It all began with a man named "Ellick."
Back in 2007, a question arose among council members as to whether the City of Savannah was directly involved in the institution of slavery.
In a hasty examination of archived City Council minutes, researchers found a deed that detailed the sale of Ellick by resident Sarah Cope to the City of Savannah.
The city paid $4,500 in Confederate cash (about $225 in U.S. dollars) for the enslaved man in July 1864, less than a year before the end of the Civil War.
While the documentation of Ellick’s existence proved that the city participated in the purchasing of enslaved people, it was only a peek into part of Savannah’s history that lay undiscovered in the dusty annals stored deep in City Hall.
“It was a quick and dirty process—we only had two weeks to put together our findings,” recalls Luciana Spracher, the director of the City’s research library and municipal archives since 2005.
“I knew that the information was there and that if someone who had the time to go through those records could take the lead, we could do much more.”
Spracher found that someone last fall in Lacy Brooks, who was earning her Masters’ in Public History from AASU. Brooks had studied Savannah’s yellow fever epidemic and the development of public health services in the South and was looking for an internship to fulfill the requirements of her graduate degree.
When Brooks approached Spracher, the city archivist showed her to the stacks with the directive to uncover more details about the city’s use of enslaved labor.
Brooks spent hours scouring council minutes and Treasurers’ records beginning from the city’s incorporation in 1790 to the end of slavery in 1865. Those old-fashioned ledgers, handwritten in spidery scrawl, revealed the first names of six more enslaved men approved for purchase by the City as well as six more men whose names were not recorded.
Several of those men—among them “Chance,” “Monday” and “Bob”—were bought to work in the city’s Scavenger Department and charged with keeping the streets free of debris and dead animals. Though nothing else about them is known, the fact of their presence is significant.
“Every name that we know is important,” says Spracher.
“These are forgotten City employees, and it’s important to give them as much recognition as possible.”
While there is no archeological evidence to support that these men lived on the grounds, maps unearthed by Brooks corroborate the existence of dwellings on the Scavenger’s Lot, near what is presently Garrison School.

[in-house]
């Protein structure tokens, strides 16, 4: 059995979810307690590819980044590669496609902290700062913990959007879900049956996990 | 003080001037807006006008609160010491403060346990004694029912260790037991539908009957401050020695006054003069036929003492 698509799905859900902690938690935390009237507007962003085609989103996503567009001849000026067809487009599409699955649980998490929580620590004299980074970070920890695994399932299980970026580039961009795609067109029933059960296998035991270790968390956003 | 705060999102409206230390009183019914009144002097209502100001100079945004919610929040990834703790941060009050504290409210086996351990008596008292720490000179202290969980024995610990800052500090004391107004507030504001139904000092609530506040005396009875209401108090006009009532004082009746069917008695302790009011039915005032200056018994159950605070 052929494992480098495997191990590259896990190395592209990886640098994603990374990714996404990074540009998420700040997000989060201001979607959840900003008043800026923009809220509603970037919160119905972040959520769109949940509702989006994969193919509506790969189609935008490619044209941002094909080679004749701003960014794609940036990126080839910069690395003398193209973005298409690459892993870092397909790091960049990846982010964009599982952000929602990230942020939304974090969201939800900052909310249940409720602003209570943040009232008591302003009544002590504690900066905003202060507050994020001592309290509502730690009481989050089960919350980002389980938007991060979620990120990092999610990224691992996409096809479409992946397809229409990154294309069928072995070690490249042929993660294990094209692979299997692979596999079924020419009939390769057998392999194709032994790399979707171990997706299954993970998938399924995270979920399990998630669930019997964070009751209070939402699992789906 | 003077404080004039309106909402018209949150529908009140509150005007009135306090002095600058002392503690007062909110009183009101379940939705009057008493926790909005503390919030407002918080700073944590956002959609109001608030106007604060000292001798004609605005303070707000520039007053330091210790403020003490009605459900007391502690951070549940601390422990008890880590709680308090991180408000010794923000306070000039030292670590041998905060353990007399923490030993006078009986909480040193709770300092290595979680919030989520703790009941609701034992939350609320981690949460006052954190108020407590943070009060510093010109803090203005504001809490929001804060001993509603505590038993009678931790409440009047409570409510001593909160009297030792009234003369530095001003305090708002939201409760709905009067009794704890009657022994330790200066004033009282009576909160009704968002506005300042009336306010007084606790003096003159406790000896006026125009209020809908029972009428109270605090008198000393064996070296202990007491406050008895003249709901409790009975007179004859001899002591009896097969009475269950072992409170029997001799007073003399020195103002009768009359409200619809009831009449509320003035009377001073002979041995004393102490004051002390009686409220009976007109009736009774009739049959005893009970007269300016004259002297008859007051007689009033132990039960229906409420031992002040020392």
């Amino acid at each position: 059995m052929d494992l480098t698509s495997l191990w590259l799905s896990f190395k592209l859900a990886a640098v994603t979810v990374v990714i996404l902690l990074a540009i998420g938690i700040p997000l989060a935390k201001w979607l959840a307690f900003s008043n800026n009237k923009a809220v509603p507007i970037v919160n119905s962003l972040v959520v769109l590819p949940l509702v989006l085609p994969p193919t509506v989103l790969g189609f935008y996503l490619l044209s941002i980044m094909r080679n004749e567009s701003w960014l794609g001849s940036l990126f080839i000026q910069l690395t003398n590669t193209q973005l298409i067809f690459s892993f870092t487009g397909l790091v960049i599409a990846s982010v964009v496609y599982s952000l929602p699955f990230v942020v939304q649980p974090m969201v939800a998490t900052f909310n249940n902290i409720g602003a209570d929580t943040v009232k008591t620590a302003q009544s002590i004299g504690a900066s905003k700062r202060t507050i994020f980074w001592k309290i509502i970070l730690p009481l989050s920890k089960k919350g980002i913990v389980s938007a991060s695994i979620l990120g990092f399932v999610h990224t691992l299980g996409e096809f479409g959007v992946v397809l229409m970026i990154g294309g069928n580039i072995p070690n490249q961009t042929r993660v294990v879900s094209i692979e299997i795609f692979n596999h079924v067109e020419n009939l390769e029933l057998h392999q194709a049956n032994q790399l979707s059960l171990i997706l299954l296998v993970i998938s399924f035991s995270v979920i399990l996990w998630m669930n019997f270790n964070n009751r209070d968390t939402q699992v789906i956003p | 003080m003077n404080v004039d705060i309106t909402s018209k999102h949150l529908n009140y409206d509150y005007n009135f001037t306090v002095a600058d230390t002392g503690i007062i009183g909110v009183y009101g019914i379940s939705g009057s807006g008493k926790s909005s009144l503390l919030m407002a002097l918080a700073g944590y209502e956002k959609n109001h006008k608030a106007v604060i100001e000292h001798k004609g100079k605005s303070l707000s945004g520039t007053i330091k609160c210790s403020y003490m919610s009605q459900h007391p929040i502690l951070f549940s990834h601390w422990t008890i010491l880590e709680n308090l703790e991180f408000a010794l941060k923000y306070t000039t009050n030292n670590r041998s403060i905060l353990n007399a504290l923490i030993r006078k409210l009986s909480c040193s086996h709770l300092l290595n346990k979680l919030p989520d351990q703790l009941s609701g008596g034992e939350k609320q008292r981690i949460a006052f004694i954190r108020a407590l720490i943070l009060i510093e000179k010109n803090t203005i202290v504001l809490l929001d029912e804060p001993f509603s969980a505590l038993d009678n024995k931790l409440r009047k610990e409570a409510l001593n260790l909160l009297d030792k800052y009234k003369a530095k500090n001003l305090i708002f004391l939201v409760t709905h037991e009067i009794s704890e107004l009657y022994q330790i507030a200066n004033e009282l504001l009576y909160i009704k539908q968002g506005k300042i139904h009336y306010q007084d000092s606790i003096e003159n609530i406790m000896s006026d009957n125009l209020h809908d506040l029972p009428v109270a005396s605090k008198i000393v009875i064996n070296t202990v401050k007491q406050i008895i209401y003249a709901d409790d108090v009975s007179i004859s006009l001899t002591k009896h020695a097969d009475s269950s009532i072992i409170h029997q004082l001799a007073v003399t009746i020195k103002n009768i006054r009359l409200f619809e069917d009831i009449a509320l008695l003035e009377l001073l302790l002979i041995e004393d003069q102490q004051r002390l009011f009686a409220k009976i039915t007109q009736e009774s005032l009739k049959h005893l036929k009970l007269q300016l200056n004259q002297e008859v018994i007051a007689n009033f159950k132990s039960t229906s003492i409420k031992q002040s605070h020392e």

Also included in Brooks’ project is the tale of the Antelope, a captured Portuguese ship full of slaves that happened upon the Savannah harbor in 1830. The “ownership” of many of these enslaved Africans was parceled among plantation owner John Morel and various other households, and Brooks turned up records showing that the City of Savannah took custody of 51 of these refugees “to pull weeds in the squares as well as leveling the fortifications.” Treasury records also noted that clothing and medical attention were also provided.
Brooks hypothesizes that perhaps the city became accustomed to using this “free labor,” and though there had been a decades-long practice of “renting out” other people’s slaves, council members became official participants in the slave trade with the purchase of Chance in May 1830.
She says her most startling discovery was the purchase of two men for the Water Works Department in 1861, at the height of the Civil War.
“It seems like that would have been quite a bold statement for that time,” she posits.
Brooks’ findings have been compiled in an online research tool on the City of Savannah’s website (savannahga.gov/slavery), which not only fulfills the requirements of her internship but avails the general public to a wealth of information about Savannah not previously accessible.
“What we have now is a series of primary documents available to anyone, any scholar, anywhere in the world,” she says.
Now that her project is complete, Brooks is interested in doing more research using resources like the Freedmen’s Bureau and Bank records to see if the names she found can be traced. She’s also curious about how the City adjusted to the end of slavery and whether documentation exists of municipal slavery in other cities like Charleston, New Orleans and Richmond.
“Savannah was not unique in that respect,” says Brooks. “We know that enslaved people were used in many places to build infrastructure.”
While the Municipal Slavery Project provides archival access for academic use, its revelations also offer opportunity to use the historical record to fill in the metanarrative of Savannah history.
Efforts by First African Baptist Church, the King-Tisdell Cottage and the Beach Institute have preserved many elements of post-antebellum African-American culture, but unless they make a special trip to these places, visitors to the Hostess City may not realize how slavery played a critical role in its development.
Spracher notes that she and Brooks have been deeply inspired by the Telfair Museums’ exhibit, Slavery and Freedom in Savannah, a project that also incorporated primary documents to put names with formerly faceless slaves. Many detailed records about how slaves lived and worked have been lost or were never kept, though preservation of the remaining evidence is trending.
The City’s archival projects, in addition to the recent opening of the Butler’s Pantry at the Owens-Thomas House, serve to cleave Savannah’s slave history to its mainstream image of grand architecture and floral serenity.
“This is a very beautiful city, and tourists come here to see and learn,” considers Spracher.
“Maybe this will help them get a more complete story.”